"The decent thing to do would be to repeal all existing mandatory penalties and to enact no new ones," Tonry concludes. One reason for this is that, though they are intended to bring consistency and transparency to the justice system, mandatory minimums instead create disparity and confusion. Prosecutors use the threat of draconian sentences to compel guilty pleas to lesser charges behind closed doors and nail those who want their day in court as harshly as possible. Tonry cites a 2001 U.S. Sentencing Commission report to Congress finding that 96 percent of defendants charged with mandatory minimums and convicted at trial received the full sentence, compared to just 27 percent who pled guilty to lesser charges. Some of those sentences are profoundly unjust. Take the case of Weldon Angelos, a young Salt Lake City man sentenced to 55 years in prison for selling pot to an informant while allegedly carrying a gun. The judge called the sentence "unjust, cruel and even irrational" but his hands were tied by mandatory minimums. He urged President Bush to issue a pardon.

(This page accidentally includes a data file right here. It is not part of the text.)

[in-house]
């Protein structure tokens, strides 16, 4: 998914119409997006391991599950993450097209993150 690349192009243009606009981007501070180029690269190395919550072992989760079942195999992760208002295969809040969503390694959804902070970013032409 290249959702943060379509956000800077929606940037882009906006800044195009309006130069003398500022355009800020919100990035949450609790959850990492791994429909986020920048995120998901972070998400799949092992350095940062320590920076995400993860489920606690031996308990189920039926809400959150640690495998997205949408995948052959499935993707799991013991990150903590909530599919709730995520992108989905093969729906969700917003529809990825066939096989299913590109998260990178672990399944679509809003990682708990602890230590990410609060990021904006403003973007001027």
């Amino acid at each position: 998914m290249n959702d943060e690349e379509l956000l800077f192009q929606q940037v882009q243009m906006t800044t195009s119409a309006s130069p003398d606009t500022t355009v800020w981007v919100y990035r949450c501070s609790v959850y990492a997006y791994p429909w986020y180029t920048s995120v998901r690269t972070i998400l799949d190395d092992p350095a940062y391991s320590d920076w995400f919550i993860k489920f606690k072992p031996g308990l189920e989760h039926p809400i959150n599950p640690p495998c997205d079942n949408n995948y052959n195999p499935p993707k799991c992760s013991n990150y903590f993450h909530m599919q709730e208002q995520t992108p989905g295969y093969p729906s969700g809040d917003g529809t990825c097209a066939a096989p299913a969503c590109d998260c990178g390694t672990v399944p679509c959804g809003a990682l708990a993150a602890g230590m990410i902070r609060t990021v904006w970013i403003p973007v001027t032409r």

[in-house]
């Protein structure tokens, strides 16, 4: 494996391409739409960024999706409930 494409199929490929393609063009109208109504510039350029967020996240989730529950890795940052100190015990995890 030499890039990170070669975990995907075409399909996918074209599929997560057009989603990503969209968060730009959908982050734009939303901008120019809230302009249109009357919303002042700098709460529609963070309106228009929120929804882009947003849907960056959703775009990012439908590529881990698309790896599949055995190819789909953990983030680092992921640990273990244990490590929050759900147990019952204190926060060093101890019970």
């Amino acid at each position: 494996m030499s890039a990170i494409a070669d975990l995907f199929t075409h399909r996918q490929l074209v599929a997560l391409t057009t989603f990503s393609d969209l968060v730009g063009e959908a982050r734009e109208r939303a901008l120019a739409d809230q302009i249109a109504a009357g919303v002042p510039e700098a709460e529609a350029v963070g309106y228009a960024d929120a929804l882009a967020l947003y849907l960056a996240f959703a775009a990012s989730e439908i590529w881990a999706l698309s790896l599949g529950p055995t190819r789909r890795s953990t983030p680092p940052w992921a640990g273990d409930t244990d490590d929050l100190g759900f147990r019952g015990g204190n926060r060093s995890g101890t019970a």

It's not just individual stories, like Angelos', that indicate the illogic of mandatory minimums. It's the aggregate picture, too. Over one-and-a-half million Americans are behind bars, and six million more are under some form of correctional supervision. A 2012 analysis by Pew Charitable Trusts found that state prison populations rose more than 700 percent between 1972 and 2011. Mandatory minimums and other policies that increased sentences and time served "have been a key driver of prison populations and costs." Mass incarceration affects the country's poorest neighborhoods, the same ones most harmed by gun violence in the first place.